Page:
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Discontinuing cholinesterase inhibitors: results of a survey of Canadian dementia experts

  • Nathan Herrmann (a1), Sandra E. Black (a2), Abby Li (a3) and Krista L. Lanctôt (a4)


Background: Cholinesterase inhibitors (ChEIs) are being used for increasingly long periods of time, even in patients with severe Alzheimer's disease. Because there is little data to help clinicians to decide on when it is safe and appropriate to discontinue ChEIs after long-term use, practices may vary widely.

Methods: An internet-based survey was undertaken of Canadian dementia experts (geriatric psychiatrists, neurologists, geriatricians) involved in clinical trial research. Recommendations for ChEI discontinuation were determined based on responses to questions dealing with patient/caregiver preference, administrative considerations, effectiveness, and adverse events.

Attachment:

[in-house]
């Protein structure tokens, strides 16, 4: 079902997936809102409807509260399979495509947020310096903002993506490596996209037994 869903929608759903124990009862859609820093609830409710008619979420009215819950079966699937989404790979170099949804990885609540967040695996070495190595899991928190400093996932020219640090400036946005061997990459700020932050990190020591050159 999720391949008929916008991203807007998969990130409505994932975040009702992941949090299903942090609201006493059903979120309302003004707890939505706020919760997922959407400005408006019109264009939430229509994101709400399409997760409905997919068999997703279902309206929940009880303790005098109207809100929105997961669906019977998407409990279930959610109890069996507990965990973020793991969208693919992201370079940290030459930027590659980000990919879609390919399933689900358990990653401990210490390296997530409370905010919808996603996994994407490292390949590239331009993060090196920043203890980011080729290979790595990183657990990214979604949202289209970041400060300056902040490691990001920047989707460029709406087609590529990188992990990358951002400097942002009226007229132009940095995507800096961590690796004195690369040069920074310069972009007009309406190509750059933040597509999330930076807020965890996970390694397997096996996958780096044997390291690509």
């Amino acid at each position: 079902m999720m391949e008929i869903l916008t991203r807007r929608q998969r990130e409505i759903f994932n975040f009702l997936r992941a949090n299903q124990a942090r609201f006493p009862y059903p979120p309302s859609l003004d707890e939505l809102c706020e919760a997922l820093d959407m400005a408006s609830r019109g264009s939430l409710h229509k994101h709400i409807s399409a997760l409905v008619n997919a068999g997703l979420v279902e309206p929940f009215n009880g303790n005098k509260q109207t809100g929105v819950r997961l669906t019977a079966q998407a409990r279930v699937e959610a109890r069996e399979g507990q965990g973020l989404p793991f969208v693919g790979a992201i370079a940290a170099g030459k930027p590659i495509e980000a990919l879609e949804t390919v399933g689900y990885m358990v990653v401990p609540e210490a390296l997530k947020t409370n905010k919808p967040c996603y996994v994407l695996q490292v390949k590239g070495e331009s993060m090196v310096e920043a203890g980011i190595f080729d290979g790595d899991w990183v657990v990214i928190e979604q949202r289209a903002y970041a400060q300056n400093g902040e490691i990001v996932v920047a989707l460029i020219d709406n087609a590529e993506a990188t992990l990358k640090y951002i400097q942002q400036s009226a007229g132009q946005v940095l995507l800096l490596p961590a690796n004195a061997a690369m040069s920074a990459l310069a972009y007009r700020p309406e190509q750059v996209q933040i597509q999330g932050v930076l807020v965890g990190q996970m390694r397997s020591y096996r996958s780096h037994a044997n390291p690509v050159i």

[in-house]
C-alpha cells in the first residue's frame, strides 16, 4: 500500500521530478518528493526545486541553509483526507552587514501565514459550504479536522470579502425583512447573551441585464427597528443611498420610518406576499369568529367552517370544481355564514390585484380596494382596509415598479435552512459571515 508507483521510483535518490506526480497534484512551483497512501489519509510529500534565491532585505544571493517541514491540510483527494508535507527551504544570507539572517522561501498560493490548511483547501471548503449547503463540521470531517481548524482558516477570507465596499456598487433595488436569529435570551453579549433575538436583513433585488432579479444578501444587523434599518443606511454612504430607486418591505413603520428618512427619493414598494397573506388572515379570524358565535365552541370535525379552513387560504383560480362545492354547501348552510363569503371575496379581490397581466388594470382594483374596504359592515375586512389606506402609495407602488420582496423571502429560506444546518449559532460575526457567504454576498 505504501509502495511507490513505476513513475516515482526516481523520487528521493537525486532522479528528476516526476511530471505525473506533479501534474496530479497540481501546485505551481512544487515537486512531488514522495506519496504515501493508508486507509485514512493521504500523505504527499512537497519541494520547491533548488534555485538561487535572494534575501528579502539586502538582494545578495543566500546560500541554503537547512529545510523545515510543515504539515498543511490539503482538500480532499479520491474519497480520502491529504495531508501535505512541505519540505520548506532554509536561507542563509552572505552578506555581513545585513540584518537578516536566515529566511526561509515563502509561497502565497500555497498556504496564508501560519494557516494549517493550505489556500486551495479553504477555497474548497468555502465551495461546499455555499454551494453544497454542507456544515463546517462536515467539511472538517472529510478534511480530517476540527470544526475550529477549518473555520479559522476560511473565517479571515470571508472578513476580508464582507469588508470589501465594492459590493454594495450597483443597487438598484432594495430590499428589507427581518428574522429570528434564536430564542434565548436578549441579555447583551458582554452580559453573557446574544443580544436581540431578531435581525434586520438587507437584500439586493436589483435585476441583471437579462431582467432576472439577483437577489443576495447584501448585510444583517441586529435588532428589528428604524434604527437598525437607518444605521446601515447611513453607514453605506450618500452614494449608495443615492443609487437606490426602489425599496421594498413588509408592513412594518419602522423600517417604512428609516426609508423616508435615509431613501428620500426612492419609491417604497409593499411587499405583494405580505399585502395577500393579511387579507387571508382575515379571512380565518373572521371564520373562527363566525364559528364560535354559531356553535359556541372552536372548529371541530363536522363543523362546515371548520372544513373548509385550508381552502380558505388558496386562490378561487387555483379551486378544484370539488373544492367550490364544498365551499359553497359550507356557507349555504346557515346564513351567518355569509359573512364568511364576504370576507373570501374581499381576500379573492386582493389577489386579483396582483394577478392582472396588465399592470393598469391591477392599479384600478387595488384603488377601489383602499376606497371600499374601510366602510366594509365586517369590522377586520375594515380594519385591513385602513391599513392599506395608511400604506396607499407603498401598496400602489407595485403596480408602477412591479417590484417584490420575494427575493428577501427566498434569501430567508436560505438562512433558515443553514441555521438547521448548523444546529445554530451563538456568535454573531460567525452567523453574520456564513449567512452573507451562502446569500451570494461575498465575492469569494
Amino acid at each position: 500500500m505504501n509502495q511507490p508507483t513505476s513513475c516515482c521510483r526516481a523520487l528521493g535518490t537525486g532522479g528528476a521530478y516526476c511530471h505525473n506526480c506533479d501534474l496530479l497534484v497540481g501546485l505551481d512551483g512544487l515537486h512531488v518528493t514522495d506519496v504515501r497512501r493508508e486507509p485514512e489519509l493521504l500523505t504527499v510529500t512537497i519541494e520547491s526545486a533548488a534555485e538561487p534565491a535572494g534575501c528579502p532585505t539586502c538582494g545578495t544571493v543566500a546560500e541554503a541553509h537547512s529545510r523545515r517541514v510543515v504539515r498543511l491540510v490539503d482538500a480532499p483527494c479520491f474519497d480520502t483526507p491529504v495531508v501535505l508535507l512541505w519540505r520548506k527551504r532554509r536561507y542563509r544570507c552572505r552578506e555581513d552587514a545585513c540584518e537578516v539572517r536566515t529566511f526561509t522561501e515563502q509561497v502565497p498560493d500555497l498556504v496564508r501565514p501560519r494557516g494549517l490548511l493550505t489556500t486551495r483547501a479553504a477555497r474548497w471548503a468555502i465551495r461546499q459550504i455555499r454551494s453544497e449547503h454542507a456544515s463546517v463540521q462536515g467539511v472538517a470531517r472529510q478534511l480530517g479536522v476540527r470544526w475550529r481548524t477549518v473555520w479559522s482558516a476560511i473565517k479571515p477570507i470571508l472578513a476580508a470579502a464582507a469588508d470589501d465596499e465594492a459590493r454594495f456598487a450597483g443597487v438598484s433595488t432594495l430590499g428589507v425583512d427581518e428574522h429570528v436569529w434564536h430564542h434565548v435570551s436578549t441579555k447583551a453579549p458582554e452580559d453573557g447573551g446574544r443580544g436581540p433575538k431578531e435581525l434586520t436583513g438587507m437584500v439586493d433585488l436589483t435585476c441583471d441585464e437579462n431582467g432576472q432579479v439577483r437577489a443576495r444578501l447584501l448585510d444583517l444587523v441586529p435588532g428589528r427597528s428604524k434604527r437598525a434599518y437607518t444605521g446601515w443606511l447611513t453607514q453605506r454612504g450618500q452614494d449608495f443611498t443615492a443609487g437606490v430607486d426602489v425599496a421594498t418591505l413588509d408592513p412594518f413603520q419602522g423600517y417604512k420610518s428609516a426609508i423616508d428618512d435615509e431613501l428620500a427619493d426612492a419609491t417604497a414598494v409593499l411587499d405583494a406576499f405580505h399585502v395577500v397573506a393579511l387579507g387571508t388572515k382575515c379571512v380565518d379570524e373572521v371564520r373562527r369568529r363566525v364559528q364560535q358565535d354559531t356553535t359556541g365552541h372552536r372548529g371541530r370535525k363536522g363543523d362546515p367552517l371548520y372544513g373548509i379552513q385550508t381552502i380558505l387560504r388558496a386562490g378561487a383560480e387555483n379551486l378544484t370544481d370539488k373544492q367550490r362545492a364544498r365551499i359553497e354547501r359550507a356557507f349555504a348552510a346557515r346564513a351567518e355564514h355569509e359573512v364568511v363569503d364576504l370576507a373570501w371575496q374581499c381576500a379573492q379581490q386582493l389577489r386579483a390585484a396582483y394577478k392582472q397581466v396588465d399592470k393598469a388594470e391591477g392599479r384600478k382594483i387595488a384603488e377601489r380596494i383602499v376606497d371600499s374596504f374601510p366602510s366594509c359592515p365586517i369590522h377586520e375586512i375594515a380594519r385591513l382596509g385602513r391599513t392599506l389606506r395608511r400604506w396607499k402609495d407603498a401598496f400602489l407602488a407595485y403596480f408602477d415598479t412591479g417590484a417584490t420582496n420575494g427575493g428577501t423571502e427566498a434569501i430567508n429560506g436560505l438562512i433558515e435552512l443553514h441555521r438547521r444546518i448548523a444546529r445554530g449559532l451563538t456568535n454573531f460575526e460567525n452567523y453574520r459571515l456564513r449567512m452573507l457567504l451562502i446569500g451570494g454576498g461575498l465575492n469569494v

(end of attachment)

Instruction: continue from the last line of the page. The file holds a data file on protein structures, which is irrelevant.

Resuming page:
Results: There was reasonable consensus that ChEIs should be discontinued based on patient and caregiver preference, and in the presence of severe bothersome adverse events. There was much less consensus on issues related to effectiveness – in particular, what constitutes greater than expected decline. There was a general reluctance to rely on any single measure of cognition, function and/or behavior, and in particular, the MMSE was seen as unhelpful for making decisions about discontinuation.

Conclusion: Recommendations for discontinuing ChEIs after long-term use from a survey of dementia experts are presented. Ideally, clinical practice guidelines based on controlled discontinuation trials are needed.


Corresponding author

Correspondence should be addressed to: Dr. Nathan Herrmann, Department of Psychiatry, Sunnybrook Health Sciences Centre, 2075 Bayview Avenue, Toronto, Ontario, M4N 3M5, Canada. Phone: +1 416-480-6133; Fax: +1 416-480-6022. Email:


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